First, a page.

The reduction observed in the number of hospitalizations for causes such as myocardial infarction, heart failure, and stroke, in some of the cities considered, is in line with what has been observed in other countries such as France, Italy, and the U.S. [26,27,28]. This reduction may be associated with deaths occurring at homes., without even having had the opportunity to access hospital care, a hypothesis that is supported by a study on the excess deaths during the pandemic in four of the six cities considered here [8]. Also, the heavy COVID-19 demand may have induced losses in the care process due to competition for available hospital resources. It is worth mentioning that in the specific case of the U.S., hospitalizations due to acute events began to recover at the end of the first wave of COVID-19, although those related to chronic diseases generally did not, generating questions about the possible excessive use of hospital care in periods before the pandemic or even better self-care in the context of the pandemic [15].

Concerning fracture-related hospitalizations in São Paulo and Fortaleza, in particular, the decline observed may be partly explained by the decreased occurrence of accidents resulting from the lower circulation of vehicles during periods of more severe restrictive measures or the option to seek care alternatives in the service network specialized in trauma, such as the preference for non-surgical treatments in borderline orthopedic cases for surgical and non-surgical treatment [29]. On the other hand, the number of this type of hospitalization has not changed significantly in Rio de Janeiro and Manaus, with higher mortality. Rio de Janeiro has the highest proportion of the elderly population in the country, registering a high rate of femur fractures in this population, with results that possibly cover most of the mortality observed in the fracture diagnosis group. The vulnerability of the affected population in the context of the pandemic is undeniable. Also, both Rio de Janeiro and Manaus have been scenarios for some of the worst results during the pandemic in the country, and it is plausible, at least partially, to attribute the increased mortality to problems in the quality of services with direct repercussions on patient safety. Although, in general, the analyses focused on comparing the indicators before and during the pandemic in each capital considered and not precisely the comparison between cities, the differences between them are noteworthy, with Rio de Janeiro and Manaus standing out for low mortality indicators at baseline. Manaus is the only city with complex hospital resources in the state of Amazonas and perhaps the Brazilian capital that most dramatically incarnated the health system’s collapse in the face of the pandemic. In turn, while equipped with care structures, Rio de Janeiro has suffered intense scrapping of this equipment, with accumulated severe problems in managing the health system.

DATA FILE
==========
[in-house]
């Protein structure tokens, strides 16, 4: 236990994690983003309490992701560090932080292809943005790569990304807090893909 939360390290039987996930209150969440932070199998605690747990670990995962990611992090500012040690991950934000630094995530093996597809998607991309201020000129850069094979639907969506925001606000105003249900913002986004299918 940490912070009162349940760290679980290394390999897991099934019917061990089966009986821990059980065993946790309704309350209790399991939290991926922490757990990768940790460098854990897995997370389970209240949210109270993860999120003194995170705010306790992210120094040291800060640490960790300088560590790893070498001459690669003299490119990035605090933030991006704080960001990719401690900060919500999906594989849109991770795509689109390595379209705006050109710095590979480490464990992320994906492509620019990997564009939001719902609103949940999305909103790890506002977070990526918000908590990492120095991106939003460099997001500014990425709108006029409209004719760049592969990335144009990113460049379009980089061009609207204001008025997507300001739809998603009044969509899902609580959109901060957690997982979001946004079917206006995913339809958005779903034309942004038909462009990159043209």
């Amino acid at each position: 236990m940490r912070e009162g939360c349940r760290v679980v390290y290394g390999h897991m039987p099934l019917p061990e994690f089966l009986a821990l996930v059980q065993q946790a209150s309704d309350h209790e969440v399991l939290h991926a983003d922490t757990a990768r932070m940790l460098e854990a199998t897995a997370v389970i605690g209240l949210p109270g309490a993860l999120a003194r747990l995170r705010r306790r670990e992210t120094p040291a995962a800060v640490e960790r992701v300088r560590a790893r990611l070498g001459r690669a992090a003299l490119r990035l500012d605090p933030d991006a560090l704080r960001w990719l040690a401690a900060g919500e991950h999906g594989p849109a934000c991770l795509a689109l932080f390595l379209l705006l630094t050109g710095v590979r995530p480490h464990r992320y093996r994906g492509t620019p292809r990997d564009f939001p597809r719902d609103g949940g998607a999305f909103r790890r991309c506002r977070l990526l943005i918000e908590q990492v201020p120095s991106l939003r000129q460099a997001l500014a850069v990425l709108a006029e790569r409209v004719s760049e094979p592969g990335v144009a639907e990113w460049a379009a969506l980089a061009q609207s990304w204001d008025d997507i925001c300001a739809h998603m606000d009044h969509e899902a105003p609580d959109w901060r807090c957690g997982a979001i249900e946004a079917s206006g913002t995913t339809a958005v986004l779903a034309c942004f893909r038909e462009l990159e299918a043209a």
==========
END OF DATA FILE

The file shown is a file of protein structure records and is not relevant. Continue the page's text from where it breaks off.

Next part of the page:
Higher levels of pneumonia hospitalizations were observed in São Paulo and Rio de Janeiro, but it is worth questioning whether such elevations could be confused with COVID-19 itself due to the characteristics of the two diseases and testing issues [30]. Concerning cholelithiasis and cholecystitis, an increase in mortality was also detected in hospitalizations in São Paulo, Rio de Janeiro, and Fortaleza. In a scenario of postponement of elective surgeries, this finding may be related to the deteriorated conditions, resulting in urgent cholecystectomies, for example [31]. As in other cases considered here, the possibility that it reflects, to some extent, issues in the health system’s performance and loss of hospital care quality due to the challenges arisen with COVID-19 is not negligible. A significant drop in hospital mortality due to breast cancer was observed only in Recife, which may be indicating a transfer from the place of death, from hospitals to households, mostly requiring further investigations.